10 easy steps to make Chrome faster and more secure
Gather ’round, kiddos — ’cause it’s time for a story.
Once upon a time, Chrome was a lean, mean browsing machine. It was the scrappy lightweight kid in a block filled with clunky old blobs of blubber. People had never seen a browser so fast, so thoughtfully constructed! It stripped everything down to the essentials and made the act of browsing the web both pleasant and secure — qualities that were anything but standard back in that prehistoric era.
Chrome was “minimalist in the extreme,” as The New York Times put it — with “extremely fast” page loads and a “snappy” user interface, in the words of Ars Technica. Its sandbox-centric setup and emphasis on supporting web-based applications made the program “the first true Web 2.0 browser,” as some other tech website opined.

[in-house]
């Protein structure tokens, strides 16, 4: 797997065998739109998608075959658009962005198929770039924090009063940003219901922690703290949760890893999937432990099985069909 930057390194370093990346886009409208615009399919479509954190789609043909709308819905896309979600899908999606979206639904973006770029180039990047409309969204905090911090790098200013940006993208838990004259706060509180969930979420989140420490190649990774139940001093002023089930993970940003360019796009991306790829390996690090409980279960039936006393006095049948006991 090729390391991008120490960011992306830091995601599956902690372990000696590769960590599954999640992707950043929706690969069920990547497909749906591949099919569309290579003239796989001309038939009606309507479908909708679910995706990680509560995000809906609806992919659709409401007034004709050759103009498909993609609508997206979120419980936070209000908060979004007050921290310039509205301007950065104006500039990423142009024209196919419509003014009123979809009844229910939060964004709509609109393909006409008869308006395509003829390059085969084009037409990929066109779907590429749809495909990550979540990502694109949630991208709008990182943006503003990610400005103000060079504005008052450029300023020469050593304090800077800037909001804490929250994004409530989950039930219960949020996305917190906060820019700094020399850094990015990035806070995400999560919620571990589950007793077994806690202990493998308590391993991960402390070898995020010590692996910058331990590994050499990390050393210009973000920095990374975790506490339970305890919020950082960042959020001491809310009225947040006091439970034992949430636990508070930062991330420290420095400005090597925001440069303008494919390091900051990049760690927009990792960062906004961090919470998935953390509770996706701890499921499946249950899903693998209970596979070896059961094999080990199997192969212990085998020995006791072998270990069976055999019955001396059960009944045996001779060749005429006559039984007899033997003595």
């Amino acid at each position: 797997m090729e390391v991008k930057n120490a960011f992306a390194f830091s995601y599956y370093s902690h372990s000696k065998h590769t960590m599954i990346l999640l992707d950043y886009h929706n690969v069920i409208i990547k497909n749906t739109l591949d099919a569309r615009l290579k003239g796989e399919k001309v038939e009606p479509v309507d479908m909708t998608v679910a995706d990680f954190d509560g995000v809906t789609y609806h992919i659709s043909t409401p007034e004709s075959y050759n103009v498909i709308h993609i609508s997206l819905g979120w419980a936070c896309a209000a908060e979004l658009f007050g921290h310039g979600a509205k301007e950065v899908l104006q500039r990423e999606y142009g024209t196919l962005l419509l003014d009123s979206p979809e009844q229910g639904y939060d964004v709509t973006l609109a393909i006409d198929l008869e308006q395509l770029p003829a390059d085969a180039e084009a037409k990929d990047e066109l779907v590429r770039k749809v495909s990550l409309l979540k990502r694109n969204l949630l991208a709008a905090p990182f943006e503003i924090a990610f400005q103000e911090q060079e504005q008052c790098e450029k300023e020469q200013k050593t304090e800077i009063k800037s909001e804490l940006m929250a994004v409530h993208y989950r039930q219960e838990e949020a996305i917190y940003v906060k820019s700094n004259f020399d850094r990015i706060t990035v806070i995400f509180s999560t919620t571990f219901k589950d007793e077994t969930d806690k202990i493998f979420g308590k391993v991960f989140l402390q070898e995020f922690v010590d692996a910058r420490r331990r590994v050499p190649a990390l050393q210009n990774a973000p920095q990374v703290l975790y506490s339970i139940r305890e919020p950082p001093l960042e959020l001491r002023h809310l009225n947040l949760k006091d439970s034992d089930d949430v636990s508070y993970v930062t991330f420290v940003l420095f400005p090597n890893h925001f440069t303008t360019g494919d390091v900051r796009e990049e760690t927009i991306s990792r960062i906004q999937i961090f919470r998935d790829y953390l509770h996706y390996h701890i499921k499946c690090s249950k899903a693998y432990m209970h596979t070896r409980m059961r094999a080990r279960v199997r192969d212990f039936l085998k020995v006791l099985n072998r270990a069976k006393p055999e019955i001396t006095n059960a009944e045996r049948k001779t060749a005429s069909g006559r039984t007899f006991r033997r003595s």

Well, fast-forward to today, and the fairy tale is over: Eleven years have passed since Chrome’s debut, and the browser — just like that one college buddy of yours — has grown considerably less lithe. These days, in fact, Chrome has earned a bit of a reputation for being somewhat bloated and, thanks to all the third-party software associated with it, not always entirely secure. My, how things have changed.
Still, Chrome remains the de facto standard of modern web browsing, commanding a whopping 67% of the global market, according to recent data from analytics vendor Net Applications. And it has plenty of positives to offer, not least of all its tight integration with the rest of the Google ecosystem — a particular boon for G Suite users.
So whether Chrome’s feeling slightly too sluggish or you simply want to tighten up its security, take the time to go through these 10 steps. They’re all easy to pull off and free from any significant side effects — and together, they’re practically guaranteed to give your browser a much-needed fitness boost.
(Note that, except where specified, these tips revolve around the Chrome desktop browser and should work the same regardless of your operating system — even with Chrome OS, where the browser is built into the system…